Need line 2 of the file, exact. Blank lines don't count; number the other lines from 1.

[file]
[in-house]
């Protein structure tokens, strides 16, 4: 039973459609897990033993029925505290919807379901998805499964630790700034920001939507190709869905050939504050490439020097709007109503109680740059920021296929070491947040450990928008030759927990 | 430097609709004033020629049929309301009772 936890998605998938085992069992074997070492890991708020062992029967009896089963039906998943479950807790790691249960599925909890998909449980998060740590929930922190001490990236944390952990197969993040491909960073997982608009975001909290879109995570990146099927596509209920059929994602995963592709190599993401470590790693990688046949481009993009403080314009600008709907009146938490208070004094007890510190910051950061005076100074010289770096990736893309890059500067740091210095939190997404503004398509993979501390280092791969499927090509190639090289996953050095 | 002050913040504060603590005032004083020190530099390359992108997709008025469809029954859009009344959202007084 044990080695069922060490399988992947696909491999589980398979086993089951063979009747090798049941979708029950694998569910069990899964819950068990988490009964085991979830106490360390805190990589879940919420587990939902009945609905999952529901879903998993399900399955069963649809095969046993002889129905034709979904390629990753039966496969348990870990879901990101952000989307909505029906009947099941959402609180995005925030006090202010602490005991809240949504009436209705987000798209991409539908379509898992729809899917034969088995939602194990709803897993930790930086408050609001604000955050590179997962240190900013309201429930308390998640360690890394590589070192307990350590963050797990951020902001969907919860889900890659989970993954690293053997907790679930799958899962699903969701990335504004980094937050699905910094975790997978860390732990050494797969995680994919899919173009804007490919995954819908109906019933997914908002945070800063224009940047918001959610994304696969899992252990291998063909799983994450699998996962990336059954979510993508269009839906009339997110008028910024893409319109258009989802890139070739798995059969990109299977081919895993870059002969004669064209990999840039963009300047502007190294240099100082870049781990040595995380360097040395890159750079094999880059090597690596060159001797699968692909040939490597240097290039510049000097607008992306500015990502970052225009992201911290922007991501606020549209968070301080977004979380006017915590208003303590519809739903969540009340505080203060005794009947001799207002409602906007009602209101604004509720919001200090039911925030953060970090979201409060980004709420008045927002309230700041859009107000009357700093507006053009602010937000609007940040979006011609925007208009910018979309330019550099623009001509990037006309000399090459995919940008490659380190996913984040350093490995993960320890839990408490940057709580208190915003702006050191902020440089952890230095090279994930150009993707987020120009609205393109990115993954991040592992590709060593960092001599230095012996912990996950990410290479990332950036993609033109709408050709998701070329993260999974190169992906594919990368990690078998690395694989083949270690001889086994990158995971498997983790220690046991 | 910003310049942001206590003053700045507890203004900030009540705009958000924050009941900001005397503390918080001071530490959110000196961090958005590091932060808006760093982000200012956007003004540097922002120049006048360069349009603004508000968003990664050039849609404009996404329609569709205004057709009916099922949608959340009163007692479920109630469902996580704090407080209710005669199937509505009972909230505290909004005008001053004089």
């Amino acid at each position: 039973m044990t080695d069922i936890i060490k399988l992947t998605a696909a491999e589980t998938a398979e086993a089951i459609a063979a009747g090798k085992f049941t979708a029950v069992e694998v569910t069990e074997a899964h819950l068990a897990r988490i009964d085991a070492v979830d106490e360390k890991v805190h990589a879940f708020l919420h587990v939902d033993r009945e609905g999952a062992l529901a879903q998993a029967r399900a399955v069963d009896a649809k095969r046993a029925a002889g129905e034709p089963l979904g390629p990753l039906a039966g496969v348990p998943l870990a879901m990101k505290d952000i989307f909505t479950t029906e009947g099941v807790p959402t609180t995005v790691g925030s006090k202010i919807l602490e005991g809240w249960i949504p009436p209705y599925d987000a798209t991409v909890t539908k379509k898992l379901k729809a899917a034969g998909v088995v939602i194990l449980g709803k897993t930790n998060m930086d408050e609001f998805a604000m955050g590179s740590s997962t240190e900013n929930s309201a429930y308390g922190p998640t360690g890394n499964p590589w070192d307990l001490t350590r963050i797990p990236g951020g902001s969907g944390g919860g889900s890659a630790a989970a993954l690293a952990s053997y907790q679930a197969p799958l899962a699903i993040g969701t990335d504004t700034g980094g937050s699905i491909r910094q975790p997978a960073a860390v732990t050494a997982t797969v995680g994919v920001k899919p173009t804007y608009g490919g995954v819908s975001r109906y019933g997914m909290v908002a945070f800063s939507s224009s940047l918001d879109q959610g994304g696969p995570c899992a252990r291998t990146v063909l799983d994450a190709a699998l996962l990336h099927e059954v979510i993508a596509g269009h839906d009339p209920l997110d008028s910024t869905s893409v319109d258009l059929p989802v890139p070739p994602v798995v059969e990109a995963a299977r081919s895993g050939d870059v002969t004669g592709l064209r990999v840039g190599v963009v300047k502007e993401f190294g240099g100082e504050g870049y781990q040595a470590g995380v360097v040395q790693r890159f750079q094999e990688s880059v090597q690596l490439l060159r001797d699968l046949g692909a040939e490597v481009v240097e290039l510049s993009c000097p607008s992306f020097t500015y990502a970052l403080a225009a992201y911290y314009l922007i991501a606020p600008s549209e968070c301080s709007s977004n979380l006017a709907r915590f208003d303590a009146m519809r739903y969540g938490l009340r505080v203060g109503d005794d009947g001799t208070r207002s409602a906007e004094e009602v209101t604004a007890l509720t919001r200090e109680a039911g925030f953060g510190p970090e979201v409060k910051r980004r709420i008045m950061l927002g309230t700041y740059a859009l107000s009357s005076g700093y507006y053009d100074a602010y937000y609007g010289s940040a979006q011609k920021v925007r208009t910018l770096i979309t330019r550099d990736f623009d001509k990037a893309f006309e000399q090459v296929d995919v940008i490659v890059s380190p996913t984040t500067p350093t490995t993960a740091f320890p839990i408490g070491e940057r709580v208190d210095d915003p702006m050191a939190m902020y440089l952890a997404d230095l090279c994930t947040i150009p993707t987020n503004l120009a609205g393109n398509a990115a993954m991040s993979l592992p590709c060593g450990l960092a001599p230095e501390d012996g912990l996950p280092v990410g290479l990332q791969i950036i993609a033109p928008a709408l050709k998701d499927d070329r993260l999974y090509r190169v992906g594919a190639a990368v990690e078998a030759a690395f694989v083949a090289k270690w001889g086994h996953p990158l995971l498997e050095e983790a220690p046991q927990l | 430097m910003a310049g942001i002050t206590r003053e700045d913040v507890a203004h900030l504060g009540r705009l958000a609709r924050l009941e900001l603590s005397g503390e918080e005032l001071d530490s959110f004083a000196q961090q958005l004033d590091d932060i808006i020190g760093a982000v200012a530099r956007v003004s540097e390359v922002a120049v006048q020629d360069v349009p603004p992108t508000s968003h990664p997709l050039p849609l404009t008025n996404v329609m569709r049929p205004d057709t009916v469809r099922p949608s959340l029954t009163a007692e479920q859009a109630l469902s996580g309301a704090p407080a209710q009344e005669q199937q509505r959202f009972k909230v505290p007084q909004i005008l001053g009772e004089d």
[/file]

């Protein structure tokens, strides 16, 4: 039973459609897990033993029925505290919807379901998805499964630790700034920001939507190709869905050939504050490439020097709007109503109680740059920021296929070491947040450990928008030759927990 | 430097609709004033020629049929309301009772 936890998605998938085992069992074997070492890991708020062992029967009896089963039906998943479950807790790691249960599925909890998909449980998060740590929930922190001490990236944390952990197969993040491909960073997982608009975001909290879109995570990146099927596509209920059929994602995963592709190599993401470590790693990688046949481009993009403080314009600008709907009146938490208070004094007890510190910051950061005076100074010289770096990736893309890059500067740091210095939190997404503004398509993979501390280092791969499927090509190639090289996953050095 | 002050913040504060603590005032004083020190530099390359992108997709008025469809029954859009009344959202007084 044990080695069922060490399988992947696909491999589980398979086993089951063979009747090798049941979708029950694998569910069990899964819950068990988490009964085991979830106490360390805190990589879940919420587990939902009945609905999952529901879903998993399900399955069963649809095969046993002889129905034709979904390629990753039966496969348990870990879901990101952000989307909505029906009947099941959402609180995005925030006090202010602490005991809240949504009436209705987000798209991409539908379509898992729809899917034969088995939602194990709803897993930790930086408050609001604000955050590179997962240190900013309201429930308390998640360690890394590589070192307990350590963050797990951020902001969907919860889900890659989970993954690293053997907790679930799958899962699903969701990335504004980094937050699905910094975790997978860390732990050494797969995680994919899919173009804007490919995954819908109906019933997914908002945070800063224009940047918001959610994304696969899992252990291998063909799983994450699998996962990336059954979510993508269009839906009339997110008028910024893409319109258009989802890139070739798995059969990109299977081919895993870059002969004669064209990999840039963009300047502007190294240099100082870049781990040595995380360097040395890159750079094999880059090597690596060159001797699968692909040939490597240097290039510049000097607008992306500015990502970052225009992201911290922007991501606020549209968070301080977004979380006017915590208003303590519809739903969540009340505080203060005794009947001799207002409602906007009602209101604004509720919001200090039911925030953060970090979201409060980004709420008045927002309230700041859009107000009357700093507006053009602010937000609007940040979006011609925007208009910018979309330019550099623009001509990037006309000399090459995919940008490659380190996913984040350093490995993960320890839990408490940057709580208190915003702006050191902020440089952890230095090279994930150009993707987020120009609205393109990115993954991040592992590709060593960092001599230095012996912990996950990410290479990332950036993609033109709408050709998701070329993260999974190169992906594919990368990690078998690395694989083949270690001889086994990158995971498997983790220690046991 | 910003310049942001206590003053700045507890203004900030009540705009958000924050009941900001005397503390918080001071530490959110000196961090958005590091932060808006760093982000200012956007003004540097922002120049006048360069349009603004508000968003990664050039849609404009996404329609569709205004057709009916099922949608959340009163007692479920109630469902996580704090407080209710005669199937509505009972909230505290909004005008001053004089």